Our core services are the scale-sensitive parts of the business — pick and pack, warehousing, billing, collections, sales, back office, and distribution. The independent publisher can then handle the part of the business that is not scale-sensitive and that it does best — acquiring the books, selecting the books to publish, editing the book, marketing and generating demand for the book. During the past few years, we evolved our offerings so that we are the leading digital service provider in the industry. We can take an author’s book content and make it available on all the digital platforms, and make the content searchable. When the economics don’t support offset printing, we can keep long-tail books in stock through digital printing, using our branded industry leading service, Constellation. An independent publisher’s book may be as good as or better than any book published by the “big six,” but does it have the marketing muscle, the digital sophistication and sales strength to take advantage of the opportunities to commercialize that book, to reach as many readers as it likes? Our core competency is to enable independent publishers to meet their potential by leveling the playing field with the big six houses.
Do you provide market insights to your independent publisher clients?
We do provide information, again, a scalable service, to our independent publishers. Because we distribute to thousands of different types of booksellers — Urban Outfitters, Pottery Barn, Costco, Target and so on — we can provide intelligence as to what is going on in the bookselling environment, as well as how to succeed in the digital world.
Is it an American trait that we want to read the “new Lincoln biography,” instead of the 20 old ones in the library?
Fortunately, they want to read both. A publisher’s “backlist” — books that have been published previously — is extremely important, because a publisher has the right to the book for the life of the author, plus 75 years. A huge portion of our revenue is from books published in back years, such as Roots — which won the National Book Award, and Gödel, Escher, Bach: An Eternal Golden Braid, which won the Pulitzer Prize.
What kind of people does your industry attract today?
It has always attracted those who love reading. But for those interested in interactive media, it is a great time to enter the industry — because you can create products that have never been created before. From a strategic standpoint, new alliances are taking place. In fact, this past Christmas, we created a bestseller “book app” called JFK 50 Days for the Apple iPad, based on a print book that we did. We collaborated with NBC News for archival footage and with Vook to create an interactive product.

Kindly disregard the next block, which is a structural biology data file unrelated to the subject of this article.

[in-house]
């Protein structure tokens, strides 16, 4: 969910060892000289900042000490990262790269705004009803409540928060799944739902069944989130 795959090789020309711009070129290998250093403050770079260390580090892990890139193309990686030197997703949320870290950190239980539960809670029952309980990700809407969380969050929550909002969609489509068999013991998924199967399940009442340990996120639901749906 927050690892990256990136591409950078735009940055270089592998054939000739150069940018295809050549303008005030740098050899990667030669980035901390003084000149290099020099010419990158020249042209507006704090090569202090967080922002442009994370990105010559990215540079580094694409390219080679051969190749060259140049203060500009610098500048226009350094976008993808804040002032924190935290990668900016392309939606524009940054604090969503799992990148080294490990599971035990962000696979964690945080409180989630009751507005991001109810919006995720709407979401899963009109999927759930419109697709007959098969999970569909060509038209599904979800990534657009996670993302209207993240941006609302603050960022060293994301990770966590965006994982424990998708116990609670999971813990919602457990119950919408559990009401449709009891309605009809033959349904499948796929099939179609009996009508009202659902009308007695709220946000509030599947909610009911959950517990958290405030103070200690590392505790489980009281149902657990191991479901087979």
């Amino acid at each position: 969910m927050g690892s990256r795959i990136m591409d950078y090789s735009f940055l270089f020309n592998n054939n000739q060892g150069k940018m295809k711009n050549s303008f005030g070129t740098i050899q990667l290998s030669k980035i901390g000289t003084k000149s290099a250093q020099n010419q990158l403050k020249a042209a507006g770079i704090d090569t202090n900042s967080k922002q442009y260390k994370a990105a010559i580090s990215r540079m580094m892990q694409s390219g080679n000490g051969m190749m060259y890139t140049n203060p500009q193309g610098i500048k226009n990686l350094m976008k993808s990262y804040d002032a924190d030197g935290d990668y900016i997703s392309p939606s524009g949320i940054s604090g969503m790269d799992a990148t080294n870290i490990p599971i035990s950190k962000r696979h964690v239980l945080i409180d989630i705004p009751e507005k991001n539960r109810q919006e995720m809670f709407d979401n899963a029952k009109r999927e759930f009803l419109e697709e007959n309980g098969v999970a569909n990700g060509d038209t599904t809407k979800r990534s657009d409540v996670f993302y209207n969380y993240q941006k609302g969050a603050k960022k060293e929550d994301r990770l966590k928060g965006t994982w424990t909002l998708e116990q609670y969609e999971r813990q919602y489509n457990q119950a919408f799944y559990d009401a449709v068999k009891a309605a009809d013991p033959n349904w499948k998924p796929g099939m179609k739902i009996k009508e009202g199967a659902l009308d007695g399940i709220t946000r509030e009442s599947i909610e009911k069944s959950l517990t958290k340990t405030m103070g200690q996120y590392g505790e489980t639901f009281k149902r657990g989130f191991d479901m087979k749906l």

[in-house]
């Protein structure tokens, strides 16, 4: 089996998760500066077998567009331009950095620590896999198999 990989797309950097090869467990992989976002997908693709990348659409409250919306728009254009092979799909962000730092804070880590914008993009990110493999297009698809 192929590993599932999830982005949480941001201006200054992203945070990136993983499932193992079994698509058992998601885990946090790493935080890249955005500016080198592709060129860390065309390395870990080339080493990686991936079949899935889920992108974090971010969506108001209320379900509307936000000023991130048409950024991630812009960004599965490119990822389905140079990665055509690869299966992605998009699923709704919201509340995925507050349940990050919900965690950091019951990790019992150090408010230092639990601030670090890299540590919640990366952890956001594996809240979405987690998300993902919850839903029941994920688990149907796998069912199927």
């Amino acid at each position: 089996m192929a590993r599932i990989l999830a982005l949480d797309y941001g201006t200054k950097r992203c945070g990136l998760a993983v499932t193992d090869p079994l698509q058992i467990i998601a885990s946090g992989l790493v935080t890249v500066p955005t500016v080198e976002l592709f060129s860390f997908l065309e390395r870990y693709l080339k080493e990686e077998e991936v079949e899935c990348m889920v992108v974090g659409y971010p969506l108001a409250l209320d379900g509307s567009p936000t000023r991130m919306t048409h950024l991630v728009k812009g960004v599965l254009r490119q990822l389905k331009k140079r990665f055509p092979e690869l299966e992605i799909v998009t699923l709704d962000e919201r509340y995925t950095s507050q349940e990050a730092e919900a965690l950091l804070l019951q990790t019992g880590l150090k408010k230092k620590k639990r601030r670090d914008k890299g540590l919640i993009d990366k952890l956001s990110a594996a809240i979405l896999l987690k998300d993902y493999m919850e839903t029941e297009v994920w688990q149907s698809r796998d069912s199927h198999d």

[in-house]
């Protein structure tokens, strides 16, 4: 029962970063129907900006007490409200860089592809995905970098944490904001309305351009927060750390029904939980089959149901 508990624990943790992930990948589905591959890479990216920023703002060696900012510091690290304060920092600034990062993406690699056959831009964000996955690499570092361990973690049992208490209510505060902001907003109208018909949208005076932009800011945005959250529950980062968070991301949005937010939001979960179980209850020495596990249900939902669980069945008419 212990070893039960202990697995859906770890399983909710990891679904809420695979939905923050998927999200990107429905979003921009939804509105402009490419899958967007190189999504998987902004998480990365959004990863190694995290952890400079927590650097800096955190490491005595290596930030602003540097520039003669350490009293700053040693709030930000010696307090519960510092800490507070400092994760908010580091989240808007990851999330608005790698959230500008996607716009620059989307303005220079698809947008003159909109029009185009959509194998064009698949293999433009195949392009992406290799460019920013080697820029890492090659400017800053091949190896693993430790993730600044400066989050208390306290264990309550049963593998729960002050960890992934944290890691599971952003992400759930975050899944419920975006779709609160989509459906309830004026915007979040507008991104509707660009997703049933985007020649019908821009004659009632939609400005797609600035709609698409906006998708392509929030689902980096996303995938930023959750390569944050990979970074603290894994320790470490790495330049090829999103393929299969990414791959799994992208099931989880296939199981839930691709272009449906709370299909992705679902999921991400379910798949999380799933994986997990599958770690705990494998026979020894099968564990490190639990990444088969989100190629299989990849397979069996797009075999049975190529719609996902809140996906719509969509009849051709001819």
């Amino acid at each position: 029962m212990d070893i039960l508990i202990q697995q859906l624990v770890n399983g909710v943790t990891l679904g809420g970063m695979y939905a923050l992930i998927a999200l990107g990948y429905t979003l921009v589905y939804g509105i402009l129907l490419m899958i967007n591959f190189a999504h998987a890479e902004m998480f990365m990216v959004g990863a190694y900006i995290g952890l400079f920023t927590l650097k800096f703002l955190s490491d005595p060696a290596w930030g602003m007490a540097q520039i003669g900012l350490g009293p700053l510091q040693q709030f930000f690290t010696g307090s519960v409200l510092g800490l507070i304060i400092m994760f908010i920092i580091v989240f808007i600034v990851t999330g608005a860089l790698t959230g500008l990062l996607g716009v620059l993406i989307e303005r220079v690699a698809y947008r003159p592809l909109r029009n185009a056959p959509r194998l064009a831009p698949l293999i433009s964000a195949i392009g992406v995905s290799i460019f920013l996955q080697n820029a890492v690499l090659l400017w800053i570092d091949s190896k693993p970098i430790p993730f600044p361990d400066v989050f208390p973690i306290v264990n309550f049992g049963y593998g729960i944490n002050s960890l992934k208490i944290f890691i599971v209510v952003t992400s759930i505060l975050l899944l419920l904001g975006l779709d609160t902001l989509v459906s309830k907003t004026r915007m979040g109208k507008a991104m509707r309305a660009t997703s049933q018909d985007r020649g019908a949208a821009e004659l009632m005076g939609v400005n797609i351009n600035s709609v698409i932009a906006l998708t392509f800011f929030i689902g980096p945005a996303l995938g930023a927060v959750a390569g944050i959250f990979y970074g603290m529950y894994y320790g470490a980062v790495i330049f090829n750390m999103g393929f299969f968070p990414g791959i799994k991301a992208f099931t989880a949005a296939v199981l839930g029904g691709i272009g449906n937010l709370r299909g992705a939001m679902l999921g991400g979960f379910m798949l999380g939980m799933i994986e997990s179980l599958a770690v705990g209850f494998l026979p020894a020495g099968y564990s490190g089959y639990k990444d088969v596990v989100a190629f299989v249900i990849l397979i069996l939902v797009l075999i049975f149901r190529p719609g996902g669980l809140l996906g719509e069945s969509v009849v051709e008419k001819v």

How did Wharton figure into your getting where you are today?
My Wharton education has been a key factor in my career. Before Wharton, I worked for New York City in a crisis management role, which eventually led to my becoming the Deputy Commissioner for Bridges. I realized that I was very interested in management and in turning around organizations, which pointed me toward Wharton. I went for the Executive MBA program, traveling to Philadelphia on the weekends, while I continued to work in the city, and was tremendously interested in what Wharton taught. Some of the key things I learned have stayed with me, especially from my basic strategy class, my basic finance class, key principles of what enables an organization to succeed and what constitutes good leadership. So I appreciate what I learned at Wharton. When I graduated in 1991, I decided to make the transition to the private sector, and felt like management consulting was the right step. I worked at Booz Allen, helping media and entertainment companies. One of our clients was News Corp., which asked me to join HarperCollins, and I became part of the senior management team that turned that business around. Based on that experience, I was given this opportunity by a private equity firm.
You are running a very diverse organization in a disruptive environment, using a nontraditional business model. What kind of discipline and focus is required to do that successfully? It must be a real balancing act.
That is a great question. The balance is between items that need immediate attention and those that need long-term attention. I start every week with a piece of paper listing the long-term items that I don’t want to lose sight of. Right now, I have seven items that will determine whether we will be successful one year or two years from now. Meanwhile, I attend to the 100 short-term decisions, such as major book acquisitions.
You did mention team. Obviously, you will only be successful as your team. We have a mix of people — inside experts with deep industry expertise, and an outside group of people who bring process skills and a fresh perspective. From Booz Allen, I brought my chief operating officer and chief marketing officer — those are outside guys, whereas my sales director has been in the industry for 35 years. It’s the same with my key editors; you try to get a team that has the combination of deep industry knowledge and outside process skills.
What writing do you admire?
Friday Night Lights by Buzz Bissinger. The Happiness Hypothesis by Jonathan Haidt, which I have here on my desk, is extremely insightful and fun to read. Also, I’m a history buff — Lion of Liberty: Patrick Henry and the Call to a New Nation by Harlow Giles Unger. All published by members of the Perseus Books Group, so if you like reading, this is a good place to be!